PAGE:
[The Earth] is best helped by those who understand that these ecosystems have evolved naturally over tens of thousands of years, not by those who think the Garden of Eden was a real place and that the Biblical Flood was a real event.
This idea doesn't even follow from the premises. How does knowing about the traditional Darwinian explanation of our origins tell us whether a person will be caring or a "better helper" to the environment or not? It doesn't. Plus, he doesn't appeal to one relevant branch of science (ecology, biology, zoology, geology, etc.) to support his claim. He just makes an assertion (Big Deal). To prod further, what exactly are we supposed to know about the environment that will help us take care of the environment better? I'd also argue that the opposite is true: knowing that we have Darwinian origins can be a real downer for some. People who are of the more nihilistic bent, if they don't allow it to drive them nuts, could feel unmoved to care for the environment, despite knowing our natural theory of origins. If they feel as though human history has no ultimate purpose, that may diffuse some of that energy to help the environment.
Greenies really understand the proposition that all these species are in it together, that we are all cousins, that we all come from a common ancestor, and that all have either a complete right to exist or no right to exist, not some of one and some of another.
I'm not to sure what the second half of the sentence means but I will try my hand at it. I don't see how the replacing the common ancestor idea with the idea that we are created by one God does any harm to environmentalism, or all those cute and cuddly animals. He also implies that Christians, or at least theists, believe that because God is the creator some have the right to hold the keys to the animal kingdom--i.e. who gets in and who stays out; which animals will we eat or eat us (Yikes!Down Bambi! Down I say!)
And, I would hate to rain on his parade but what is this notion of having a right to exist? This doesn't seem to be very consistent in light of atheistic evolution. If we just happened--from the big bang to evolution--then why does anything have rights to live or not? If an atheistic big bang scenario is your starting point then you have no right to exist, you just exist.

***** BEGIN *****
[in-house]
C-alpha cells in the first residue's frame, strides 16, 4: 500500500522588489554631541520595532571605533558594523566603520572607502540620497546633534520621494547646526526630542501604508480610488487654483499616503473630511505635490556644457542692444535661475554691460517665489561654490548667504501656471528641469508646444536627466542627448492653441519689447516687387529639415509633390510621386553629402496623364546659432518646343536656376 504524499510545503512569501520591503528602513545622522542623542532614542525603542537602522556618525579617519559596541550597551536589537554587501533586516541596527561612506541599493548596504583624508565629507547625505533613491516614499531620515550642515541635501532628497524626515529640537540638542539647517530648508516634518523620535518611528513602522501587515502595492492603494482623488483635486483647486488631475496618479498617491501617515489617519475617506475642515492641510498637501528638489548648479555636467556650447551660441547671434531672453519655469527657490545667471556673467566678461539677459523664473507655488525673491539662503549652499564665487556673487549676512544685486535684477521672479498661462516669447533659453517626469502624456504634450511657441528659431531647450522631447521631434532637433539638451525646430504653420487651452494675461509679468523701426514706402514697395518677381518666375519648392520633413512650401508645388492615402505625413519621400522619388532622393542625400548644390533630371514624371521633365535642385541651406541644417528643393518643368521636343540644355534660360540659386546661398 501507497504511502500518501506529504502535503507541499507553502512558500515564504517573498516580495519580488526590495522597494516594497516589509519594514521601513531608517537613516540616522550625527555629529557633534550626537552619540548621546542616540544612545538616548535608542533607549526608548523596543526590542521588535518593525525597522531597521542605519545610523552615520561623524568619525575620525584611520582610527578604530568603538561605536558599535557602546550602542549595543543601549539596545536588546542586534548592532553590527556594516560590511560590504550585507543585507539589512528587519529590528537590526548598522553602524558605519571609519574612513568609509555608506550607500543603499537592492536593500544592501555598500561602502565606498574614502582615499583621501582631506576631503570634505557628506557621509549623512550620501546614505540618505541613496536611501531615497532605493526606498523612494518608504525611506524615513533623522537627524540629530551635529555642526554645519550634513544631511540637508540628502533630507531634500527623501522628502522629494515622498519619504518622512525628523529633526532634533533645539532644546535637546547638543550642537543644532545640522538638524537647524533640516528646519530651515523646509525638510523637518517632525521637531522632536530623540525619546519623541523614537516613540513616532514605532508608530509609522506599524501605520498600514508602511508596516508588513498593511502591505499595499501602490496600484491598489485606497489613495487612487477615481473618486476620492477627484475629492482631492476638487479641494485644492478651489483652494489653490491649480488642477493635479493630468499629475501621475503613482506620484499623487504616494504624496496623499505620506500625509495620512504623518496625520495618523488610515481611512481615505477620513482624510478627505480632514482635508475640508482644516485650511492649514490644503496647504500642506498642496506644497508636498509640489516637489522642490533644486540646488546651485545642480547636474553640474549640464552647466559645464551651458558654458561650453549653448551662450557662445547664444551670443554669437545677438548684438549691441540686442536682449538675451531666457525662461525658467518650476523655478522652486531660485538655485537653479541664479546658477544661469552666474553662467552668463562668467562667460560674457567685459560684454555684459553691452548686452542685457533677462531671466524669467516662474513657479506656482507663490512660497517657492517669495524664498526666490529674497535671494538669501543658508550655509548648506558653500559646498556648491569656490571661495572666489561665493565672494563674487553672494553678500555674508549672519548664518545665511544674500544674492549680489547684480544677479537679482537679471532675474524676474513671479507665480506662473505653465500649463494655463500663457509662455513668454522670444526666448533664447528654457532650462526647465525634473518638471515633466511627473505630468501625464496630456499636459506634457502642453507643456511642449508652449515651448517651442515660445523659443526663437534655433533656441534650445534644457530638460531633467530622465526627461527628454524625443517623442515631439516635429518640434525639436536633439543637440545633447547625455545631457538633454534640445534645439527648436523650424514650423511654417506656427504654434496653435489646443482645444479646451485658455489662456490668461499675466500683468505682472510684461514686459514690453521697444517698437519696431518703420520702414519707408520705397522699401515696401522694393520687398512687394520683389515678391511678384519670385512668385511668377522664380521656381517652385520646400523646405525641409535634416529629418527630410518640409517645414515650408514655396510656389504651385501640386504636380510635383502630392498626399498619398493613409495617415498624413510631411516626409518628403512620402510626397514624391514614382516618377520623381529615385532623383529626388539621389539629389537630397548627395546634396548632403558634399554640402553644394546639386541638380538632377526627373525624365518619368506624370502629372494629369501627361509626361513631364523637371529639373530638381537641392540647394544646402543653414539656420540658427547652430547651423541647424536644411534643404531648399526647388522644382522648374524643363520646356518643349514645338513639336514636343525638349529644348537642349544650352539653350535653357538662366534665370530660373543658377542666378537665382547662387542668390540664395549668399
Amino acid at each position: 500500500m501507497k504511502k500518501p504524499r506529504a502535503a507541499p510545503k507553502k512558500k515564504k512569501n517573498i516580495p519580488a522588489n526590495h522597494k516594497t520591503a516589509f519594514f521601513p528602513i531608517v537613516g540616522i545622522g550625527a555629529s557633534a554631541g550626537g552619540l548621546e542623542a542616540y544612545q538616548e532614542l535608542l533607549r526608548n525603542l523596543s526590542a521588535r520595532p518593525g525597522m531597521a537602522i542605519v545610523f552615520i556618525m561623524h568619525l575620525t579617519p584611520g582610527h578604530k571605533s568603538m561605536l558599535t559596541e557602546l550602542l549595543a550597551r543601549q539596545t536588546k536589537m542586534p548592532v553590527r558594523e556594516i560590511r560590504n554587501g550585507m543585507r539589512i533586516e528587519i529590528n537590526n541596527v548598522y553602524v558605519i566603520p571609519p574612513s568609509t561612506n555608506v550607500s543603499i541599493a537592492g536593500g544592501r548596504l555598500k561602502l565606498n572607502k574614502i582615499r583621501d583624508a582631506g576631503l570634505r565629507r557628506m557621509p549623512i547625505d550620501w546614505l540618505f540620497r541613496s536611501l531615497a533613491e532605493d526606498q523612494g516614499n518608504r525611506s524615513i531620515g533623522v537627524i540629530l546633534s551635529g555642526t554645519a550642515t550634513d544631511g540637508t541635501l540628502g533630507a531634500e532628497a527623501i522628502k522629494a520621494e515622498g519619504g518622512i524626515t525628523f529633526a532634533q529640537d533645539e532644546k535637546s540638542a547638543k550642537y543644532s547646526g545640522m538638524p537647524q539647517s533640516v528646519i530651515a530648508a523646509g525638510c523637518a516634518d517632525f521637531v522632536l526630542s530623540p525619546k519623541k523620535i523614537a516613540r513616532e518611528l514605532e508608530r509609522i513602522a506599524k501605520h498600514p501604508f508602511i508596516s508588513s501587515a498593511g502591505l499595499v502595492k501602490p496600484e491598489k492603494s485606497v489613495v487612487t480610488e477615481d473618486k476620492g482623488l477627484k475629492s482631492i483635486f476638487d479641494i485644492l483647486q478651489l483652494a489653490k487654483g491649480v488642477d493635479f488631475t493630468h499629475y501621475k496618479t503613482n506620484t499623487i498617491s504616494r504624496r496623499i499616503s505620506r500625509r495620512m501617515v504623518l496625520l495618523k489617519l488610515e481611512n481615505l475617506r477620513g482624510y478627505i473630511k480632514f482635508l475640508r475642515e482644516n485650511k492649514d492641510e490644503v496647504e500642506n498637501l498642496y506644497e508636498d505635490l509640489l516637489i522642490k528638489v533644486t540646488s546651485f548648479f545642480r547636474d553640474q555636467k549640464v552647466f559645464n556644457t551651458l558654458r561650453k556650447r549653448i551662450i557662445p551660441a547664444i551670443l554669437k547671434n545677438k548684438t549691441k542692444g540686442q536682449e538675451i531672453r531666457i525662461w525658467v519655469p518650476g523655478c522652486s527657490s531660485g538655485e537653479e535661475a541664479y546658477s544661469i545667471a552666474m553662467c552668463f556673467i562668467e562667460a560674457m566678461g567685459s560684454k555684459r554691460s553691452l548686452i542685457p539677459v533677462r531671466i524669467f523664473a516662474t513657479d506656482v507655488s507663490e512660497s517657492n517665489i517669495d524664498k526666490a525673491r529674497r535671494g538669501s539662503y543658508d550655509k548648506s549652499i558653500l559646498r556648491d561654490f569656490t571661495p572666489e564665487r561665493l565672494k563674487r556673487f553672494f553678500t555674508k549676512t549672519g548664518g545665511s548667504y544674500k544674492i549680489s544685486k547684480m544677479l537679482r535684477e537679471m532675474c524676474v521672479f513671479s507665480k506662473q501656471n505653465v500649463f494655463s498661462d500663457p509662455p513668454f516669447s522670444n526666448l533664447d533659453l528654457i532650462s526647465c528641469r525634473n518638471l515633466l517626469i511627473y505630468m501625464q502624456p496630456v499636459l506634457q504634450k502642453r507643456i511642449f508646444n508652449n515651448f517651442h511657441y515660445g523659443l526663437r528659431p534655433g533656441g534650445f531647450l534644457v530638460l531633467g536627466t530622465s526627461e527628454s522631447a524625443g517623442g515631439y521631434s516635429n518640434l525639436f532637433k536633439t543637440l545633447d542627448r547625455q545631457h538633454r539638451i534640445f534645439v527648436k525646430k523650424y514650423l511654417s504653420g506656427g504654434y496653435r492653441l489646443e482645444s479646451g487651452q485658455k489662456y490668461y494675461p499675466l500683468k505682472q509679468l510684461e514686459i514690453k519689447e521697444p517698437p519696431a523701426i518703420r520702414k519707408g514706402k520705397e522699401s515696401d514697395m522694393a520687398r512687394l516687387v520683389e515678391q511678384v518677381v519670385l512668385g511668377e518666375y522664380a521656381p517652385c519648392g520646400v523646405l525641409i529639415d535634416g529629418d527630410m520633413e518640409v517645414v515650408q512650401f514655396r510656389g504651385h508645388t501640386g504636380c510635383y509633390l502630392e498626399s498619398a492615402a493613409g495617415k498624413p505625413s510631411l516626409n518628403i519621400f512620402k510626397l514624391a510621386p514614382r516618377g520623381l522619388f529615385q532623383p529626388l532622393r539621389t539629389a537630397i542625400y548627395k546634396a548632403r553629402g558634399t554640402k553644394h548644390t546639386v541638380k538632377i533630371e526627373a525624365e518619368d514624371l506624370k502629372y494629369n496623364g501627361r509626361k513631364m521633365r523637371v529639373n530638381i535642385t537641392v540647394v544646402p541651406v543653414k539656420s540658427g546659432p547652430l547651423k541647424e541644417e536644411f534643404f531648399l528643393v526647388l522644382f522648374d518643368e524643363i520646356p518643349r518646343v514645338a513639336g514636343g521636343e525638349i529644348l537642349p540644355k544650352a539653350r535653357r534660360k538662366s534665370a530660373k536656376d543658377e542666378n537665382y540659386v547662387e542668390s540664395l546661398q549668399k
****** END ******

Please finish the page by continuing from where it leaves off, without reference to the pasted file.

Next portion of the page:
I think Dinesh D'Souza was right in his debate with atheist ethicist Peter Singer when he said (something to the effect of)that I wonder if the animals think the same way too. In other words, if we take the position that "we have a complete right to exist" is a bear wrong for wanting a human snack when we decide to go on our camping trips? Heck, if we take this position we must ask if it is ethical for the bear to eat fish out of a river? What about the grass? Clearly, other animals don't think that other animals have the right to exist, or at least they support their right to exist right up until the moment they are consumed. Oh and since "we are all cousins" that's one heck of a round of family feud isn't it?
Ultimately I think the preceding quote is unclear. For example, what exactly does he mean by no right to exist? Does he mean it in the Libertarian sense, that people have a right to life but not a right to be supported to live? Or does he mean it in the way I think, that as Darwinians we have no ultimate rights. That all rights are contrived.
unless you really feel the wind and the sun and the smell of marshland or grassland rather than driving in your air-conditioned car from your air-conditioned house to your air-conditioned megachurch, blissfully unaware of being part of nature,blissfully believing that you are somehow above all that
So is this guy telling me he doesn't like air-conditioned places or doesn't drive an air-conditioned car? If he is driving something without air-conditioning (assuming it's an older car model), I'd doubt the environmentally friendliness of his car. Technology has a way of being efficient with resources and being environmentally friendly at the same time. Driving an environmentally friendly car shows awareness of environmental issues (to a limited degree) and is an environmentally friendly act in itself.
And is he really suggesting that these same megachurch-attending Christians don't have the capacity to care about the environment or bask in the splendor of nature? Tell that to the Christian Camp and Conference Association! And then follow them on Twitter!
Somehow, I think Mr. Horton is blissfully unaware of all the books on Christian environmentalism that have come out during the past decade; and I think he is blissfully ignorant about how Christians view the environment in the 2000's (and 90's). Perhaps next time, he can be a little bit more objective, you know, like science.
The rest of N.T. Wright's talk on 100Huntley can be seen here.
I'll go watch some of my imaginary friends now. They provide much comfort.